Last week, as the second half of the Museum Science and Management’s class on Collection and Data Management began, students learned about easy and low-cost ways for smaller museums to start digitizing their collections. Graduate students Molly McVey and Ellica Spjut were given the task of leading a discussion on what steps smaller museums and institutions could take in creating an imaging studio. Knowing that smaller museums have tighter budgets, they decided to think outside of the box on how these institutions could start the digitization process. They came up with an interesting and low-cost idea: DIY light boxes.
McVey and Spjut started out the discussion by addressing the concerns many smaller institutions and museums face: few staff and lower budgets. Then they introduced their idea of make-it-yourself light boxes and split the class into two groups. They gave each of the two groups a cardboard box with rectangles cut out on four sides, tissue paper, and black or white poster board.
McVey and Spjut supervised and assisted while the two groups put together the light boxes by placing the poster board inside and taping it down, providing the perfect backdrop to take photos. Then the tissue paper was clipped around the top and sides, leaving the front open. Two lamps were used as light sources on either side of the tissue paper and an object, a coffee thermos, was placed inside. As you can see, the photos that come out are quite remarkable for such an easy, low-cost set up.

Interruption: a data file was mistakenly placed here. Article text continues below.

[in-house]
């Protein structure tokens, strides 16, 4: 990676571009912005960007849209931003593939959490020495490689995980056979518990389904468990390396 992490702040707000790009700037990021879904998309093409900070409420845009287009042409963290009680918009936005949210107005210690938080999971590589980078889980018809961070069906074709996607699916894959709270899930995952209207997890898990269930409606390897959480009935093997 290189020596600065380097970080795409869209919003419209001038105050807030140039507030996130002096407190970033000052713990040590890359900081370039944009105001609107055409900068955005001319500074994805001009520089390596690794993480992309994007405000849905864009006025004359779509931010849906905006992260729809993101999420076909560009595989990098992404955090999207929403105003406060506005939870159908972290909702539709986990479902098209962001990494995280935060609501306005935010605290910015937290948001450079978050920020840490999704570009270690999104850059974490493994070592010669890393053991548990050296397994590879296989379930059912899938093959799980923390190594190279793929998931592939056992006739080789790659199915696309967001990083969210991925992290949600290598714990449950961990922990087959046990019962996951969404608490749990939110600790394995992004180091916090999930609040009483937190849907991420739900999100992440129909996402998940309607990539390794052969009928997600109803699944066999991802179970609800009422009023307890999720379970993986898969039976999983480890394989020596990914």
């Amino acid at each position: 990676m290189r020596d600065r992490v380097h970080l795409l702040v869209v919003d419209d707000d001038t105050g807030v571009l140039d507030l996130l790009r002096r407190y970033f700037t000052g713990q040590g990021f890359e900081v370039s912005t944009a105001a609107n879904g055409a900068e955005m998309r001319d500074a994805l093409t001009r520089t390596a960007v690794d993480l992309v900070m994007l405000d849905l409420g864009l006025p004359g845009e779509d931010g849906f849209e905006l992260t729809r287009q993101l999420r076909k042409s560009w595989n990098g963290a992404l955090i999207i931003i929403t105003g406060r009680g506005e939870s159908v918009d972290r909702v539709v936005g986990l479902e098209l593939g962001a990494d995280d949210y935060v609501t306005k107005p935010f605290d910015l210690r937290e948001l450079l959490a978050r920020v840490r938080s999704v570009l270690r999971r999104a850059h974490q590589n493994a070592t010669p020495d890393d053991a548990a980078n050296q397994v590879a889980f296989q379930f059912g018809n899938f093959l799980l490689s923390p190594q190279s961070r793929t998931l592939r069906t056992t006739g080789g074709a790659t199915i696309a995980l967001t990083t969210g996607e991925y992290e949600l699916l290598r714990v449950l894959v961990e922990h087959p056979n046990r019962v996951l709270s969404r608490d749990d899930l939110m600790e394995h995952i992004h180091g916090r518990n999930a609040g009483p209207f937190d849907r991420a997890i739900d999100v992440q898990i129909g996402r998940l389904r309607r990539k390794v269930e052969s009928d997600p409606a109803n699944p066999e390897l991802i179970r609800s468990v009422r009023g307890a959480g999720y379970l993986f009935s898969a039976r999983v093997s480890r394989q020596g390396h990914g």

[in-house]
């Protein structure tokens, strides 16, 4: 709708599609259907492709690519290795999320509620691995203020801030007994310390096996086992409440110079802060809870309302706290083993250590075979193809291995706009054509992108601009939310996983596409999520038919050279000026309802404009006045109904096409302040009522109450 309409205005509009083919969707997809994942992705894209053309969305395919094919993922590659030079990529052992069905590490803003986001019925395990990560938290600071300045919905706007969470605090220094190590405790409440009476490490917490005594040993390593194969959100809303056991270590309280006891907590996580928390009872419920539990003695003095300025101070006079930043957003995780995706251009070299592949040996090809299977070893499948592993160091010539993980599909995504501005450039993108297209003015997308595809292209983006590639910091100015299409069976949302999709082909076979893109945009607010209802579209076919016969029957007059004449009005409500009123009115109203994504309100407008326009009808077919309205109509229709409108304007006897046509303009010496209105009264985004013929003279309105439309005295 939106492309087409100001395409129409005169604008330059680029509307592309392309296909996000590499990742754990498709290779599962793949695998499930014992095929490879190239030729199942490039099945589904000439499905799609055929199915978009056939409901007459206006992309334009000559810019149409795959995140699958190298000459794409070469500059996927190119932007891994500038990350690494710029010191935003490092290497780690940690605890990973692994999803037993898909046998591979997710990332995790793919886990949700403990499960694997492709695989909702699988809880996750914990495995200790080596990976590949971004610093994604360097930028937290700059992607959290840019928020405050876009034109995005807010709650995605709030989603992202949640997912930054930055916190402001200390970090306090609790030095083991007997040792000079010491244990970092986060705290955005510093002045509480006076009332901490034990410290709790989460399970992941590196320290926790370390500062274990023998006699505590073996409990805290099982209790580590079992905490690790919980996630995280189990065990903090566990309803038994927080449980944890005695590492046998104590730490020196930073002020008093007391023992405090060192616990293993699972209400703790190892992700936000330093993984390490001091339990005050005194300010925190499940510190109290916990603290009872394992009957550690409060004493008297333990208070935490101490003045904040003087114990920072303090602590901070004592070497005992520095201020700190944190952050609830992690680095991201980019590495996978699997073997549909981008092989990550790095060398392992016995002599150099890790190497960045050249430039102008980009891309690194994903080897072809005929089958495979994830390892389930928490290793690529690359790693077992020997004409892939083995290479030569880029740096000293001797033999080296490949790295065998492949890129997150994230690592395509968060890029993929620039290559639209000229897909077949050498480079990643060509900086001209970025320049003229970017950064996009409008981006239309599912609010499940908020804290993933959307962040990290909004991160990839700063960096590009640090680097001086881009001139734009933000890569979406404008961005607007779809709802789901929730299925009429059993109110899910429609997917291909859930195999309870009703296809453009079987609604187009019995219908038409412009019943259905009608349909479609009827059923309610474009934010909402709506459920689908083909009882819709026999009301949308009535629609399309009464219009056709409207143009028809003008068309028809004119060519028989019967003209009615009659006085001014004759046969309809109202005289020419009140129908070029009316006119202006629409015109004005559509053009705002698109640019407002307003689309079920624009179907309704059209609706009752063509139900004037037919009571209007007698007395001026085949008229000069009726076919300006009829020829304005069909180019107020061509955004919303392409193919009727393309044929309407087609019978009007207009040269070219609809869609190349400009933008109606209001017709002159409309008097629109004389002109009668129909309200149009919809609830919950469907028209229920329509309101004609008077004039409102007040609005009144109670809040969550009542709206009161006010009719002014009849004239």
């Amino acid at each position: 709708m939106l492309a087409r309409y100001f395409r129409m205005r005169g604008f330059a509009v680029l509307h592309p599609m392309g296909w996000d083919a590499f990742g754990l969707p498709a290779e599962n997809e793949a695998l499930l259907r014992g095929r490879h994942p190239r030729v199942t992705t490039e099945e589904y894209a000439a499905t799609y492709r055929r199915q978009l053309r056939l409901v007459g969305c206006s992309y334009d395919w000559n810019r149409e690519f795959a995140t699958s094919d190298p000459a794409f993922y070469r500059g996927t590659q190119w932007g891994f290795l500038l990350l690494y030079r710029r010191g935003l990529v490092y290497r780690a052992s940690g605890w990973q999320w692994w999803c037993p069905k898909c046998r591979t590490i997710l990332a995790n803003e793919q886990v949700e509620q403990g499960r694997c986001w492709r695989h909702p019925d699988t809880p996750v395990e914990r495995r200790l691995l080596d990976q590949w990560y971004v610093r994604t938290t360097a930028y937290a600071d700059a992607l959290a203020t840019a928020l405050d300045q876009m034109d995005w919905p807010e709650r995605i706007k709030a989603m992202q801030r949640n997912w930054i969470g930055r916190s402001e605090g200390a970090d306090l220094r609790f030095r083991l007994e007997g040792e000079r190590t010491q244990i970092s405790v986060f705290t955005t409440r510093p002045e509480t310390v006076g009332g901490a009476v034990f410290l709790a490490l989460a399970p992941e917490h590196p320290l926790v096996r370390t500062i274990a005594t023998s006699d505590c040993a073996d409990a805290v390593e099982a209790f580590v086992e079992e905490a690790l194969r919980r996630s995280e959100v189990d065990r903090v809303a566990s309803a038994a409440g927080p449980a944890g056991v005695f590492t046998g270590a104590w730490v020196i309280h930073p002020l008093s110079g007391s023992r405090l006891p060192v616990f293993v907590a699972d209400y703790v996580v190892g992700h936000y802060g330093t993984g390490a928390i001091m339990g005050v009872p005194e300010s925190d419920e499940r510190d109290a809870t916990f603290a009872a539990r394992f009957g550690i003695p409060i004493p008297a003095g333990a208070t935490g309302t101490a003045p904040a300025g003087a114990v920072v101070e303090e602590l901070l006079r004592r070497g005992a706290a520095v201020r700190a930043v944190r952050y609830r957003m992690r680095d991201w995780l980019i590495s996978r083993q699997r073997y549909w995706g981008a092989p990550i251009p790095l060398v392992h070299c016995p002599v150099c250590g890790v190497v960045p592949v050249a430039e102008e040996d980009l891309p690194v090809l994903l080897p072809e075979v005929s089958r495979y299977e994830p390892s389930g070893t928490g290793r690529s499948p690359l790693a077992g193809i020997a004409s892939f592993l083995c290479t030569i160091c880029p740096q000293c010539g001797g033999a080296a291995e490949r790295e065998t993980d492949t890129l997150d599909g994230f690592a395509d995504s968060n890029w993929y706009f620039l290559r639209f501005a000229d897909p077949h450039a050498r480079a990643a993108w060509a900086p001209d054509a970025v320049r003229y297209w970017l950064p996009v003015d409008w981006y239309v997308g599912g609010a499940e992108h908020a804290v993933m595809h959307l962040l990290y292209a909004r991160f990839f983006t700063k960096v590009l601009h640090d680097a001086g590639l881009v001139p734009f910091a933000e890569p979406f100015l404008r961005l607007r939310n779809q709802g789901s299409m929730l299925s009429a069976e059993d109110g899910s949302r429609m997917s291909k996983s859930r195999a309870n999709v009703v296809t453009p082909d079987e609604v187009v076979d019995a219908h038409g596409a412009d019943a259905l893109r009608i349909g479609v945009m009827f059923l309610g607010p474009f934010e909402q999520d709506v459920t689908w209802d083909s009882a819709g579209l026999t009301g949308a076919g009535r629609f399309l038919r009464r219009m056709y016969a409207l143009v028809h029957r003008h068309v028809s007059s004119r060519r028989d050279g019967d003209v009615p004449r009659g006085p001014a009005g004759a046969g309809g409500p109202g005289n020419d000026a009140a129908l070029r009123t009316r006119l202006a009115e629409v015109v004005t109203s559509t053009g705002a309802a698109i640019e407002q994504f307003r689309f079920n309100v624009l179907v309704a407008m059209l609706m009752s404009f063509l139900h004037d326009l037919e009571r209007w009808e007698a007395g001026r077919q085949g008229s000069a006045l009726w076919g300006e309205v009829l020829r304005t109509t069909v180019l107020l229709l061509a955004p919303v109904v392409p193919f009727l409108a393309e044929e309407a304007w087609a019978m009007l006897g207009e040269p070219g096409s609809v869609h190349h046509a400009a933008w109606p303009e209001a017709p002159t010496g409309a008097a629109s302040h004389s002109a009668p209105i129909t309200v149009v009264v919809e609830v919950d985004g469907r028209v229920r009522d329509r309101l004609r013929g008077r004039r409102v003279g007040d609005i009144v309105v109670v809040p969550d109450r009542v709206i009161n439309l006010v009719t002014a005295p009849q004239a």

This was a simple activity designed to show young museum professionals how easy it can be to start putting together an imaging studio and to get the digitization process of artifacts started. Museums would most likely use a museum grade quality and acid-free cardboard and tissue paper to put together a light box. Smart, simple activities like these help students think creatively and prepare for future work in museums.
Museum Science and Management Student Lacey Faulkner